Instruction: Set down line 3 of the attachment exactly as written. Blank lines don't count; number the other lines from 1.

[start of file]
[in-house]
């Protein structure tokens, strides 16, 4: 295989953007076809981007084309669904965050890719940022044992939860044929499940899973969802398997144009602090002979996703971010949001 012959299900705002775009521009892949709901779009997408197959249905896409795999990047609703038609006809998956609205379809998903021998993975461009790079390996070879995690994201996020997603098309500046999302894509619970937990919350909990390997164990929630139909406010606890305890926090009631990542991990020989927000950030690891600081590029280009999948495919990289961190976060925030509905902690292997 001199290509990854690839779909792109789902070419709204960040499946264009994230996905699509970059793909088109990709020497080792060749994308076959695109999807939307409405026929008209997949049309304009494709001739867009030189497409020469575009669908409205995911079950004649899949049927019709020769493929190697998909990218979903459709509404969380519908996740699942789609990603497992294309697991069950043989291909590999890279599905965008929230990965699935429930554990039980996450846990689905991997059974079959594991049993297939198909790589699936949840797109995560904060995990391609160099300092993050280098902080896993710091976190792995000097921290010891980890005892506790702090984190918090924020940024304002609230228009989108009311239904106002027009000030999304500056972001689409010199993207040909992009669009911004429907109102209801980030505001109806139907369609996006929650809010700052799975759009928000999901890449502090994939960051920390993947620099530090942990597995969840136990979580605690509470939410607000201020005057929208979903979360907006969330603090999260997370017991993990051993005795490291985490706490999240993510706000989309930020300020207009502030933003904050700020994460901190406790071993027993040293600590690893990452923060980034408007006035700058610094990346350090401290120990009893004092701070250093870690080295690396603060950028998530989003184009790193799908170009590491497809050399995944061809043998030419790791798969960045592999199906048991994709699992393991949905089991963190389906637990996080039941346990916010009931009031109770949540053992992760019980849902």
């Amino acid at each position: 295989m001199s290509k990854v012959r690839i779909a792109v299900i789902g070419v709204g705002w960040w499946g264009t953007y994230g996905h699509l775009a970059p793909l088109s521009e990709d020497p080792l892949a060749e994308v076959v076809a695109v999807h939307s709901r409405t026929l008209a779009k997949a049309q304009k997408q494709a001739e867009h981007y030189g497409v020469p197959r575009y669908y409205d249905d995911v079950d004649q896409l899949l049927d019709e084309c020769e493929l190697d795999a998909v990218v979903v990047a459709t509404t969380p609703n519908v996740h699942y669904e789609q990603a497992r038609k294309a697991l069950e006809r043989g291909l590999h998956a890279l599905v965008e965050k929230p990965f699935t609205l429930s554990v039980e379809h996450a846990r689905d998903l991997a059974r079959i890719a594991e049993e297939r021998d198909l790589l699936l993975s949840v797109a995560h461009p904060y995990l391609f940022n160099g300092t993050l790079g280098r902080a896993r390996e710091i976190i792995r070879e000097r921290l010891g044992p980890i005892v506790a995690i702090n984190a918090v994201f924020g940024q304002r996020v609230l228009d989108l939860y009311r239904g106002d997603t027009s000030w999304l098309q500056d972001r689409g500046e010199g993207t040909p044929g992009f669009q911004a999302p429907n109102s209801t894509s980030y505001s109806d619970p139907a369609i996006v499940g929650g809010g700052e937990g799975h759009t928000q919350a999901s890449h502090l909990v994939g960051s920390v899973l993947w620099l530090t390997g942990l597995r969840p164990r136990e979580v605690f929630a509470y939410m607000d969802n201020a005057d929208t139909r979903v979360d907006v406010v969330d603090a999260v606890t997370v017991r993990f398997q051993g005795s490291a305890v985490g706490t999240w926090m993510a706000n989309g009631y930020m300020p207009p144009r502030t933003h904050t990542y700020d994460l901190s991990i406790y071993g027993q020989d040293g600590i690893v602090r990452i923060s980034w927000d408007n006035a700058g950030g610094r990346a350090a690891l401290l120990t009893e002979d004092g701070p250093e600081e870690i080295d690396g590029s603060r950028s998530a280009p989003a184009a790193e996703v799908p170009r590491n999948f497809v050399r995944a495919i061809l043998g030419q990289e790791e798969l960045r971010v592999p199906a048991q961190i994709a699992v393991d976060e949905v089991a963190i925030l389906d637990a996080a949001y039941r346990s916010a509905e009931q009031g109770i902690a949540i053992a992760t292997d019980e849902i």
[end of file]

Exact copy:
């Amino acid at each position: 295989m001199s290509k990854v012959r690839i779909a792109v299900i789902g070419v709204g705002w960040w499946g264009t953007y994230g996905h699509l775009a970059p793909l088109s521009e990709d020497p080792l892949a060749e994308v076959v076809a695109v999807h939307s709901r409405t026929l008209a779009k997949a049309q304009k997408q494709a001739e867009h981007y030189g497409v020469p197959r575009y669908y409205d249905d995911v079950d004649q896409l899949l049927d019709e084309c020769e493929l190697d795999a998909v990218v979903v990047a459709t509404t969380p609703n519908v996740h699942y669904e789609q990603a497992r038609k294309a697991l069950e006809r043989g291909l590999h998956a890279l599905v965008e965050k929230p990965f699935t609205l429930s554990v039980e379809h996450a846990r689905d998903l991997a059974r079959i890719a594991e049993e297939r021998d198909l790589l699936l993975s949840v797109a995560h461009p904060y995990l391609f940022n160099g300092t993050l790079g280098r902080a896993r390996e710091i976190i792995r070879e000097r921290l010891g044992p980890i005892v506790a995690i702090n984190a918090v994201f924020g940024q304002r996020v609230l228009d989108l939860y009311r239904g106002d997603t027009s000030w999304l098309q500056d972001r689409g500046e010199g993207t040909p044929g992009f669009q911004a999302p429907n109102s209801t894509s980030y505001s109806d619970p139907a369609i996006v499940g929650g809010g700052e937990g799975h759009t928000q919350a999901s890449h502090l909990v994939g960051s920390v899973l993947w620099l530090t390997g942990l597995r969840p164990r136990e979580v605690f929630a509470y939410m607000d969802n201020a005057d929208t139909r979903v979360d907006v406010v969330d603090a999260v606890t997370v017991r993990f398997q051993g005795s490291a305890v985490g706490t999240w926090m993510a706000n989309g009631y930020m300020p207009p144009r502030t933003h904050t990542y700020d994460l901190s991990i406790y071993g027993q020989d040293g600590i690893v602090r990452i923060s980034w927000d408007n006035a700058g950030g610094r990346a350090a690891l401290l120990t009893e002979d004092g701070p250093e600081e870690i080295d690396g590029s603060r950028s998530a280009p989003a184009a790193e996703v799908p170009r590491n999948f497809v050399r995944a495919i061809l043998g030419q990289e790791e798969l960045r971010v592999p199906a048991q961190i994709a699992v393991d976060e949905v089991a963190i925030l389906d637990a996080a949001y039941r346990s916010a509905e009931q009031g109770i902690a949540i053992a992760t292997d019980e849902i």